I don’t go with a checklist of things I want, I go open-endedly. And it’s luxurious. Not luxurious in the sense that I’m staying in grand places because that would be a stupid thing to do even if I had the money. But it’s luxurious in the sense that I take the time I need and I’m also working on a project I’m free to define. It’s sort of a matter of letting go of your control issues.
I like being lonely, because it makes me vulnerable, and if I’m vulnerable, I’m alert
Parks: Do you prefer to travel alone or do you bring someone with you when you’re on the road?
Duguid: I’m always alone. If not, you’re in a bubble of two and you’re talking to each other. I like being lonely, in a way, because it makes me vulnerable, and if I’m vulnerable, I’m alert.
Parks: Tell me about one of your more memorable meals during your research for the book.
Duguid: I was staying on a farm in central southern Iran. My host at the farm took me to visit the nomads living in the mountains because his second wife was from there. The mother of the family we were visiting, his mother-in-law, had a sheep’s head and legs and she was singeing them on a fire and then cleaning them. She was making this very famous dish called kaleh poche, a comfort stew. You are not necessarily eating the [meat], you’re extracting flavor from it. It was delicious. You eat it with this unleavened flat bread that you dunk in your soup. I didn’t want any rice or chicken, I wanted just this incredible thing I had seen her make from pre-scratch. It was fabulous to be there just at that moment. Not tried for, not aimed at, it just came. What were all the thing I missed because I didn’t aim for things? I don’t know, but I do know what I got lucky with.
Another thing I learned from that family was how to eat pomegranate. Do you know how to eat a pomegranate so you don’t spill anything? If you were wearing a white shirt, and you had a lovely, ripe, heavy pomegranate, how would you eat it?
Parks: I would make an enormous mess and it would look like a crime scene.
Duguid: I watched one of the sons while we waited for the soup to cook. You press on it with your finger pads and with your thumb all over so that it’s no longer firm, like a soggy basketball that needs air. Then you take something sharp, like the tip of a pin, and poke it and put your mouth immediately on the hole. And then the juice just comes gushing out and you press and you keep pressing on it firmly, breaking all the seeds from the outside. Then you just break it open and pick up the seeds you missed.
Parks: You tend to focus on grains and other staple foods. What interests you about these dishes?
Duguid: In Kurdistan, they have a particular type of rice. Imagine rice that’s cooked in water and flavored with pomegranate molasses and walnuts. They call it black rice. It tastes like a simple risotto because of the richness of the walnuts. There’s all this going on and you think, ‘What, there’s nothing going on but some salt, pomegranate, and walnut?” There are these wonderfully simple things that are delicious and unknown to you and yet it seems so necessary. That’s how it feels, the food in that region, because it’s so tested by time. That’s why I think the simple dishes are the most exciting.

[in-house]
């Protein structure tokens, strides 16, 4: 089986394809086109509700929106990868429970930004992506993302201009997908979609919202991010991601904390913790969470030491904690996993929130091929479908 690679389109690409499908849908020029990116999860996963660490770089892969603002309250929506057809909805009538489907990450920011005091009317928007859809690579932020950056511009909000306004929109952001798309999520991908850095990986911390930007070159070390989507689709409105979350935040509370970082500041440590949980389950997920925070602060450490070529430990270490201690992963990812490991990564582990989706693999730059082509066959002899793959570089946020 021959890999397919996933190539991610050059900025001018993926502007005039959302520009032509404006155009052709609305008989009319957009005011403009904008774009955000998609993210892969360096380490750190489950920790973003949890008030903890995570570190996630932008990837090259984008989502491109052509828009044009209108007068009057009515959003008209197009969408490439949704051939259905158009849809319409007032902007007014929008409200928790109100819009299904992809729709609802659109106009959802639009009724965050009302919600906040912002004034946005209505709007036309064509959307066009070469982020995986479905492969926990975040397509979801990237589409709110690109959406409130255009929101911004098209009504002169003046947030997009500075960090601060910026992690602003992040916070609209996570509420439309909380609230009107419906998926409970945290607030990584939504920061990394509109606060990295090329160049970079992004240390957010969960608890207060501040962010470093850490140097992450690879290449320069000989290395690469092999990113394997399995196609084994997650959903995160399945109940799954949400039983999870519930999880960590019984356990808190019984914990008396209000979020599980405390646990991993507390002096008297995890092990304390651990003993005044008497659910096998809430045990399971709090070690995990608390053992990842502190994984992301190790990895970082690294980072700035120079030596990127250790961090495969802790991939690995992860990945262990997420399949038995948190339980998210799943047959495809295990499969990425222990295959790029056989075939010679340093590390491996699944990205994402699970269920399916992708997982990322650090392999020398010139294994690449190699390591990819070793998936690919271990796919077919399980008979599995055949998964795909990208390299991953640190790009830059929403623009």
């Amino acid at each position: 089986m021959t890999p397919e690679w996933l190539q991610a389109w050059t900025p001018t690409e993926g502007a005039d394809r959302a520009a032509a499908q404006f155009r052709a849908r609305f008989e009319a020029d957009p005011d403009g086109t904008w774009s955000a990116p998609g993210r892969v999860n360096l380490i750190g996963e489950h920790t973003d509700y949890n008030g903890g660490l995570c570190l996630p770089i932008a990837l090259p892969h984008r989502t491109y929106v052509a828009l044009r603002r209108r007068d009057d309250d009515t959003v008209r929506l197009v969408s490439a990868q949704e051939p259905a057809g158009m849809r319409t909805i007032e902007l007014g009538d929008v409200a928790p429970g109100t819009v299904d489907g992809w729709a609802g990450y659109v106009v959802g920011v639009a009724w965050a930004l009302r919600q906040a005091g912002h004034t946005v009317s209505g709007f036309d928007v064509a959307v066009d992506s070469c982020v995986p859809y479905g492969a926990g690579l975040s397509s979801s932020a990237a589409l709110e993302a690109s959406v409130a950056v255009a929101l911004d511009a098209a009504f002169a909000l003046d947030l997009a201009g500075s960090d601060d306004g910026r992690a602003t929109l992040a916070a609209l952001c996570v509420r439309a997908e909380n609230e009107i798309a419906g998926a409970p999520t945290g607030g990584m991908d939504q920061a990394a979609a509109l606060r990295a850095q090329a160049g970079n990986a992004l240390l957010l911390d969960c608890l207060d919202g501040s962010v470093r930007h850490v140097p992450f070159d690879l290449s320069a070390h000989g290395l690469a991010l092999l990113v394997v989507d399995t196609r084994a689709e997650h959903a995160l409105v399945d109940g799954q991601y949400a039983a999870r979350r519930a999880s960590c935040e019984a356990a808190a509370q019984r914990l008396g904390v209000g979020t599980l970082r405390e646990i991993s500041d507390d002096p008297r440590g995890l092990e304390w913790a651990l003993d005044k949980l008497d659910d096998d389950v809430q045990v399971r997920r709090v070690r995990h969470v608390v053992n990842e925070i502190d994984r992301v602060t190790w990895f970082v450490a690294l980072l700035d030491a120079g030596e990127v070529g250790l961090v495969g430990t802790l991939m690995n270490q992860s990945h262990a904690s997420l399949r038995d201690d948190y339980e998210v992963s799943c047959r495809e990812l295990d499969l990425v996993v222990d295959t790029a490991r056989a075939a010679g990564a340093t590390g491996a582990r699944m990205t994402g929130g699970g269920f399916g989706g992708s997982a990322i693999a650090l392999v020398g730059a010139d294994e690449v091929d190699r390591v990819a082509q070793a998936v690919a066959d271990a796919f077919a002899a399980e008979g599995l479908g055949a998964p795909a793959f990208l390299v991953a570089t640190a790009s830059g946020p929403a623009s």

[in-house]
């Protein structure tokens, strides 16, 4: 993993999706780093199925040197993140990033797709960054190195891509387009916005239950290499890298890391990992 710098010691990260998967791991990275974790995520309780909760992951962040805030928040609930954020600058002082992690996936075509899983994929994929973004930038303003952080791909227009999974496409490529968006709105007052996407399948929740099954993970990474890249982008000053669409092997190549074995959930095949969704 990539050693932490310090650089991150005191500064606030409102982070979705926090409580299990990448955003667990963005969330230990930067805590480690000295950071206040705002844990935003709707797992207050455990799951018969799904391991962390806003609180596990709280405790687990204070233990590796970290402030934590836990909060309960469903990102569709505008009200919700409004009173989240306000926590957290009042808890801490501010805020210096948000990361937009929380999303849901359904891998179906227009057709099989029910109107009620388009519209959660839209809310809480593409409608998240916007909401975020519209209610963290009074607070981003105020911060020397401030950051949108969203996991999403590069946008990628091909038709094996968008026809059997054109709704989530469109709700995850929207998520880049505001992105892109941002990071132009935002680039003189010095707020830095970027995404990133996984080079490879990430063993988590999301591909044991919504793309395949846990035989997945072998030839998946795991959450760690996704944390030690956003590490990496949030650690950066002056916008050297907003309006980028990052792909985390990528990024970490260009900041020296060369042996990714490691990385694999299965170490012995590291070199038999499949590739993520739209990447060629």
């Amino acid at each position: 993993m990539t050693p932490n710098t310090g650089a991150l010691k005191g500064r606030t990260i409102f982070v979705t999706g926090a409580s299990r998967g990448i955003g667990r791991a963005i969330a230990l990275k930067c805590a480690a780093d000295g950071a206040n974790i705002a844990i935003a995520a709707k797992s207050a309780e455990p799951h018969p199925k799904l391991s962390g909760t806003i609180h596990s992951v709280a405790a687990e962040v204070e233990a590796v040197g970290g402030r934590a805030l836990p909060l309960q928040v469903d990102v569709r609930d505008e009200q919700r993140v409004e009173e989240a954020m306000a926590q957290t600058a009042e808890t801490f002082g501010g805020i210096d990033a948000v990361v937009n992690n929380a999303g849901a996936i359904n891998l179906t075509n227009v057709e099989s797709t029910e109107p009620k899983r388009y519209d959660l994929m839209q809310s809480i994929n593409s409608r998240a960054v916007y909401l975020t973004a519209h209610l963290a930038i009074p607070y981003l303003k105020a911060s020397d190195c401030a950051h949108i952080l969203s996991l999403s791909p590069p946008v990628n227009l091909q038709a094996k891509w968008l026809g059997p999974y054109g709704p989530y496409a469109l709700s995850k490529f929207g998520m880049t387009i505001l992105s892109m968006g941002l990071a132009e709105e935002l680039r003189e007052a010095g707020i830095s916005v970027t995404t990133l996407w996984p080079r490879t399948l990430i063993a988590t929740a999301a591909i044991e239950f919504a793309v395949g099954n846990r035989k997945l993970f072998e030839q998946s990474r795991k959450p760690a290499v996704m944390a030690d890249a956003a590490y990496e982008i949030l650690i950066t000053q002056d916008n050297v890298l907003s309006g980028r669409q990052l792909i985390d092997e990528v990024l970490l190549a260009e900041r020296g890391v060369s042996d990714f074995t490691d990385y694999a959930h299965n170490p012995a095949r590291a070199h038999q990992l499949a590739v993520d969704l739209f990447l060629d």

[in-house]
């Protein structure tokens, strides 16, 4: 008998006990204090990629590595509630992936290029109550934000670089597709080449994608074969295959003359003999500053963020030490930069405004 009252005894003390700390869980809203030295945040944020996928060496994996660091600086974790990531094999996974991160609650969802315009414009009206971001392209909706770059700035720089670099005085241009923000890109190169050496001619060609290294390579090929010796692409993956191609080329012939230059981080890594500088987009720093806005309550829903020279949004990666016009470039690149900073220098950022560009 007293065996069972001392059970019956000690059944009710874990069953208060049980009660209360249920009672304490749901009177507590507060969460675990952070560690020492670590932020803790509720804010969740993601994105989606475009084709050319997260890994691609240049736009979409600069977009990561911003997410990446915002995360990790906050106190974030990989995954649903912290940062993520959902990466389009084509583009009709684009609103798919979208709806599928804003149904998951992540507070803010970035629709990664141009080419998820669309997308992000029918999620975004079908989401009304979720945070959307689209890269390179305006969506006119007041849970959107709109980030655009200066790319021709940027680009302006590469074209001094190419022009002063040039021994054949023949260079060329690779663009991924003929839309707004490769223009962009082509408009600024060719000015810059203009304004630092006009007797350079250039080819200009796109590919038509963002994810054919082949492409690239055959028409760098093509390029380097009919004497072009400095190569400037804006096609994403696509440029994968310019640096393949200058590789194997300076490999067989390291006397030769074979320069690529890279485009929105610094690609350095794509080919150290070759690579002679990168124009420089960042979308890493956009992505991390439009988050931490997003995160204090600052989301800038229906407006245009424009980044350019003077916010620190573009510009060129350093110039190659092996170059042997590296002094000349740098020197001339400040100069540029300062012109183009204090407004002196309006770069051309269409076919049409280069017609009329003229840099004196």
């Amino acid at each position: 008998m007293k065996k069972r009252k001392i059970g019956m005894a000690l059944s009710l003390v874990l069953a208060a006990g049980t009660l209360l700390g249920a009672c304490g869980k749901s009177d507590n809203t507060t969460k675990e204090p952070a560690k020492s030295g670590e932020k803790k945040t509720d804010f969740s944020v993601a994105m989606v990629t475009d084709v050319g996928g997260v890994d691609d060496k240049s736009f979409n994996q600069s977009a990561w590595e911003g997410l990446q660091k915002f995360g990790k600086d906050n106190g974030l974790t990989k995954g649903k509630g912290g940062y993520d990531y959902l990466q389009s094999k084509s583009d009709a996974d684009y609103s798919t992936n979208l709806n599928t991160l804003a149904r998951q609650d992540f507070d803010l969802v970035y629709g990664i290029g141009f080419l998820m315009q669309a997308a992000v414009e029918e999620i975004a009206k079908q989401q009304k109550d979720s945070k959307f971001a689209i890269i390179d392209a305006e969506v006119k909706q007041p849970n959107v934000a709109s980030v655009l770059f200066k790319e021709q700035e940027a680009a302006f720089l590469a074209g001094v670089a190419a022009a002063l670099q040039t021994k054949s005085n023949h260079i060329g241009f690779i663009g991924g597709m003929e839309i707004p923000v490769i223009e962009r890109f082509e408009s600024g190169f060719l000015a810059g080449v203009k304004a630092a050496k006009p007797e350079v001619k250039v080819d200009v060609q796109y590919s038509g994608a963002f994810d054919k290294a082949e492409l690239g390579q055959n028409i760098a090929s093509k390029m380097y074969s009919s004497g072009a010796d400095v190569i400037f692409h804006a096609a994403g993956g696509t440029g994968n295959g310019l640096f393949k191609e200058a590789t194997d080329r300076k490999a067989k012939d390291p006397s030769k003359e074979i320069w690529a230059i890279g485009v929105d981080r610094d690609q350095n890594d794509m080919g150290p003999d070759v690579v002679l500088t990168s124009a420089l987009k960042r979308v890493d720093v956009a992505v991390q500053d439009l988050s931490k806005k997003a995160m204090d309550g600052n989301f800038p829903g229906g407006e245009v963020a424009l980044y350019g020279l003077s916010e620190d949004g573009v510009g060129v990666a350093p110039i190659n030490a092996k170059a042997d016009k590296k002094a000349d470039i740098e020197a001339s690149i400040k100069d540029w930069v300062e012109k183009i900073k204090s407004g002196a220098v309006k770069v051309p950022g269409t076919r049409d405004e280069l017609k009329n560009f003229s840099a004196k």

Parks: How do you address concerns about appropriation of a culture’s food by others? There’s a more exploitative aspect to some attempts to engage with other food cultures.
Duguid: I do think that happens. I think that food is dynamic, it is not static. We work with what we have and we like variety and we’re human beings, we’re curious. [But] I think that when fashion and ‘see how cool I can be,’ enters into it, it becomes falsified. You’re not doing something from respect, you’re doing it to be cool. And sometimes it’s very hard to judge the line.
That’s why I [focus on] the heroics of the home cooks. It’s taken for granted because it’s not flashy and it’s not about glitz and glitter and aspirations and money, all these things that in the end we know aren’t nearly as precious as things from the heart that are really rooted somewhere, in some sense of necessity.
I think it’s about respect and acknowledging others and a little bit of humbleness. No cook is the first one to do whatever it is they’re doing. It’s just not possible, so stop it already.
This article has been edited and condensed.
Cover image: Feasting with nomads, kaleh poche, hands with bread. Excerpted from Taste of Persia by Naomi Duguid (Artisan Books). Copyright © 2016. Photographs by Naomi Duguid.